Physical health benefits:
Acts of kindness and compassion from the heart benefit your longevity and your physical health.
- A 2013 study of 100 high school students with equal body mass and cholesterol levels showed that the volunteer group lowered their BMI and LDL cholesterol.
- Middle-aged and older adult volunteers showed similar results. They had less belly fat, better cholesterol levels. lower blood pressure and lower blood sugar than non-volunteers.
- Adults with heart disease who gave up to 200 hours of volunteer time in the previous year were less likely to have a heart attack and die in the following two years. According to some researchers, volunteering one-to-two hours a week provides maximum benefits. Giving more time does not confer additional health benefits. Health benefits may decrease with more time if you feel tired or stressed about it.
- Being stingy and feeling shame for your stinginess is linked with higher levels of the stress hormone cortisol. In one experiment, the more money people kept for themselves, the more shame they felt and the higher their health-harming cortisol levels rose.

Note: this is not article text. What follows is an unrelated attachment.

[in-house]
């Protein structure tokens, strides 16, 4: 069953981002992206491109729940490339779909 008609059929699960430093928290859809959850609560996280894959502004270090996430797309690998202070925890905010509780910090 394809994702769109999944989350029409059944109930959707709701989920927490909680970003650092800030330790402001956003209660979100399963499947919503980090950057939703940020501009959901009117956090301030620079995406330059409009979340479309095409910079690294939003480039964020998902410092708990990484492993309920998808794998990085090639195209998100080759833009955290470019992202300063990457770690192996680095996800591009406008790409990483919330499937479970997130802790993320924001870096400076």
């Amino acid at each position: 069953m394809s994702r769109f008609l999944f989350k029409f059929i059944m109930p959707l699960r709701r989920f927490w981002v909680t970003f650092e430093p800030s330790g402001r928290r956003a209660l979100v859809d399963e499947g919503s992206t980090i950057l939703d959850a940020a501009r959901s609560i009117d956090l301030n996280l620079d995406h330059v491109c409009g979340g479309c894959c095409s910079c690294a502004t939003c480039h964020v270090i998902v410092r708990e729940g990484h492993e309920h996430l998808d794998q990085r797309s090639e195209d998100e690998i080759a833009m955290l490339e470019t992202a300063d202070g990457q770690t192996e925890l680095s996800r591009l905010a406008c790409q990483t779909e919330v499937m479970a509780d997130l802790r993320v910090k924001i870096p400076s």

- University of Buffalo researchers found that helping others lowers risk of early death, probably because it lowers stress.
- A large survey of ethnically diverse older adults showed no correlation between receiving help and improved health. However, those who helped others enjoyed longer lives than those who did not. Older adults volunteering with two or more organizations had a 44% lower death rate over five years than non-volunteers regardless of marital status, health habits and age. The threshold for maximum benefits was 100 hours a year or two hours a week.
The key to gaining mental and physical benefits from volunteering and generosity is to give from the heart and not from a sense of obligation or guilt, which leads to health-harming stress.
A few words to those who give a lot or too much...
It is important for you to take exceptional care of yourself. Honor your limits to avoid compassion fatigue and burn out. Don't lose the joy of serving because you overdo. I see this often among caregivers, advocates and rescuers. It's sad. We need you.